Last Week Today is a roundup of all things politics and civics that happened in Philadelphia during the previous week. This includes legislation, news from political officials, government initiatives, and internet ephemera.
Weekend 7.15, 7.16
Penn State Officials Charged
Two former Penn State officials are being sentenced for their lack of response to a 2001 complaint about Jerry Sandusky abusing a child.
Former PSU Vice President Gary Schultz and former Athletic Director Tim Curley were sentenced to two and three months respectively on child endangerment charges. Former Penn State President Graham Spanier is charged with the same offense, but is appealing. The men were allegedly made aware of an instance with Sandusky and a young boy in 2001, but did nothing about the situation for years, creating the controversy in Happy Valley that called Joe Paterno’s legacy into question. The judge made it clear that if Paterno was still alive today, he would not be spared of the child endangerment charges.
Amazing to think that if Joe Paterno had lived, he could have shared a jail cell with Bill Cosby.
— DJ Gallo (@DJGalloEtc) June 2, 2017
Students from Boyertown High School will appear before a federal judge next Monday to argue against the new transgender bathroom policy. Members of the conservative group say that their right to not undress in front of someone of the opposite sex is being violated. The lawsuit asks the school to change it’s policy back, admit that it violated the students privacy, and provide monetary compensation.
DiNardo Claims More Killings
Cosmo DiNardo, the confessed murderer in the Bucks County killings that captured the area’s attention last week, says he has murdered others. During his confession last week DiNardo said he killed two Philadelphians, a man and a women, when he was 15. Phildadelphia Police have yet to question him or begin an investigation into these claims.
Budget Talks Stagnate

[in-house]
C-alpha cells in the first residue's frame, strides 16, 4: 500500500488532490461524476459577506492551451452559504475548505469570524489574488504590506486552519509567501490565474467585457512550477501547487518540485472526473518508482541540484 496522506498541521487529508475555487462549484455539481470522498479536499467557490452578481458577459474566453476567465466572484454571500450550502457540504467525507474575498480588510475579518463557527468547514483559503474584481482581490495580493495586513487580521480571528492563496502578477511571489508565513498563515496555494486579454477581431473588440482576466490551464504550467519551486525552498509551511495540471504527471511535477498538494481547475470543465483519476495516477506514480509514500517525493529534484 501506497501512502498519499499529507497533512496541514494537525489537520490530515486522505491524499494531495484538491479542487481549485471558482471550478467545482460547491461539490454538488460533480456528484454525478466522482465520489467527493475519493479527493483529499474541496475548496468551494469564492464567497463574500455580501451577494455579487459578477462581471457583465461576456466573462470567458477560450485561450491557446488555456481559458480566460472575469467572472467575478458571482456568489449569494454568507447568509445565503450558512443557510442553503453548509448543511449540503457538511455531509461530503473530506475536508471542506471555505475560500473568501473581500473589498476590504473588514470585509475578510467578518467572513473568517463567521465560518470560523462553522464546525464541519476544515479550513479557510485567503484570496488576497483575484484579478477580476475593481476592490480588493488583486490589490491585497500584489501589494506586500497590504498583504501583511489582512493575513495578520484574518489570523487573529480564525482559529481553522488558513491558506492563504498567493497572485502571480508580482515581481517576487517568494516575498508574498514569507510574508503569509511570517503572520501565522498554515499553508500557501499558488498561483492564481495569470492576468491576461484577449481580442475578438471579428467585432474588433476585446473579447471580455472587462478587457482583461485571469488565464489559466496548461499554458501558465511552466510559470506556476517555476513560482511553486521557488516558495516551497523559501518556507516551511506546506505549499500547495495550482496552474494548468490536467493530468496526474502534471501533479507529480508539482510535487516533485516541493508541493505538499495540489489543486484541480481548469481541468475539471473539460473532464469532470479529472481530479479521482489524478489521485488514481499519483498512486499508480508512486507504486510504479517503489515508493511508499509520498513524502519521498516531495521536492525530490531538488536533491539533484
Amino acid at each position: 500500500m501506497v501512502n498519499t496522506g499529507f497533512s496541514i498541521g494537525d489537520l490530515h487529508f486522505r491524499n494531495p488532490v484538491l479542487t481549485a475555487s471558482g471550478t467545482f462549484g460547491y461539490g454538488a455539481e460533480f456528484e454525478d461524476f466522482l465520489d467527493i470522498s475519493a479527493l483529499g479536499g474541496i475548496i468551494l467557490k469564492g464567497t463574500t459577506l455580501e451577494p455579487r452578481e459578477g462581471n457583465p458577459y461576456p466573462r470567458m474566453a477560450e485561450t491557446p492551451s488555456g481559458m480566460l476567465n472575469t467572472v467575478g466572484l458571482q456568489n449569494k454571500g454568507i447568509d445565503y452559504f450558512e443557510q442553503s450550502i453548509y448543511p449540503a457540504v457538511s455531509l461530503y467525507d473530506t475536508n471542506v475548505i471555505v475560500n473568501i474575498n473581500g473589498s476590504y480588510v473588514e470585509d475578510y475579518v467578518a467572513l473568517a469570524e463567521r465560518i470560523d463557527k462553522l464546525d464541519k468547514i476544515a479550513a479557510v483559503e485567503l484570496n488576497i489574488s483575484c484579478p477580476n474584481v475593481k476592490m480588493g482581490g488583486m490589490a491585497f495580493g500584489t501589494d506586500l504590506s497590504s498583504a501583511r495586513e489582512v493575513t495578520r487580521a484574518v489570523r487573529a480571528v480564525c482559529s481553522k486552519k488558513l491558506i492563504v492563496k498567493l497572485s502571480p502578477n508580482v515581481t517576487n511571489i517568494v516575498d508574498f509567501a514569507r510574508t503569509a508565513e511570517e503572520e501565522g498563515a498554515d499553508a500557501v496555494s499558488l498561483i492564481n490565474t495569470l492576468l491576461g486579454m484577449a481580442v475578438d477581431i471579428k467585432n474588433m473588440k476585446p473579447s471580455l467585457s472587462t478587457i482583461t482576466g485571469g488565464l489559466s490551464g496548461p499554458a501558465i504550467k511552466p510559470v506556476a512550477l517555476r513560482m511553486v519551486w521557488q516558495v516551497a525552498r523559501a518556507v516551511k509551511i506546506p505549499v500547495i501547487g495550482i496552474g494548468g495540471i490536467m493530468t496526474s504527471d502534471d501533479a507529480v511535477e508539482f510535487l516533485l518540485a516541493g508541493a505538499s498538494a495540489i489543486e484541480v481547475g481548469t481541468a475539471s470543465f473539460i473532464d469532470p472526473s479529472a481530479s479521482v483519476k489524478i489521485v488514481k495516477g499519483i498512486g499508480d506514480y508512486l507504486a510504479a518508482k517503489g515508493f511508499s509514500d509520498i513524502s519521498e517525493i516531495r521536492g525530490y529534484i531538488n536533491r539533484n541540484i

House Republicans are responsible for the budget stalemate, according to PA Democrats. The state still has not decided how it will pay for this year’s budget, but the PA constitution requires a balanced budget and the state may not be able to legally spend money without one. The Democrats want to raise taxes, while Republicans want to rely on things like gambling expansion, borrowing, and liquor privatization. If a decision cannot be reached, Gov. Wolf may be forced to cut spending on state programs.
Coyotes in Philly Suburbs
Pet owners on the Main Line are being told to keep their cats and small dogs inside because coyotes are in the area. The predators have most recently been spotted in Villanova and Gladwyne. To keep the opportunist feeders away, the municipalities recommend keeping trash secure, eliminating any open food sources in your yard, and keeping outdoor cats inside and small dogs under watch. They also urge people to call the police and report any coyote sightings.
— sarahbloomquist (@sarahbloomquist) July 19, 2017
Tolls Going Up
In 2018, Pennsylvania residents will be paying an extra 6 percent on the highways. The Turnpike Commission made the announcement on Tuesday saying the money will be used to update the toll system and support public transportation. Some parts of the toll system are over 70 years old.
New Anti-Violence Approach
In an effort to make the $60 million the city spends on anti-violence programs more efficient, a new office is being created to police the spending. The Office of Violence Prevention will evaluate the effectiveness of current programs and research trends and innovations in violence prevention. Homicides are up 21 percent over the past year, according to city police.
Interim DA Chosen
The city chose Kelley Hodge to finish the term of recently resigned DA Seth Williams. Hodge was selected out of a pool of over 10 candidates and will serve until January. She will be the first female African-American DA in Philly. Hodge had been working in private practice and believed her chances of becoming interim DA were remote.
— Cherri Gregg (@cherrigregg) July 20, 2017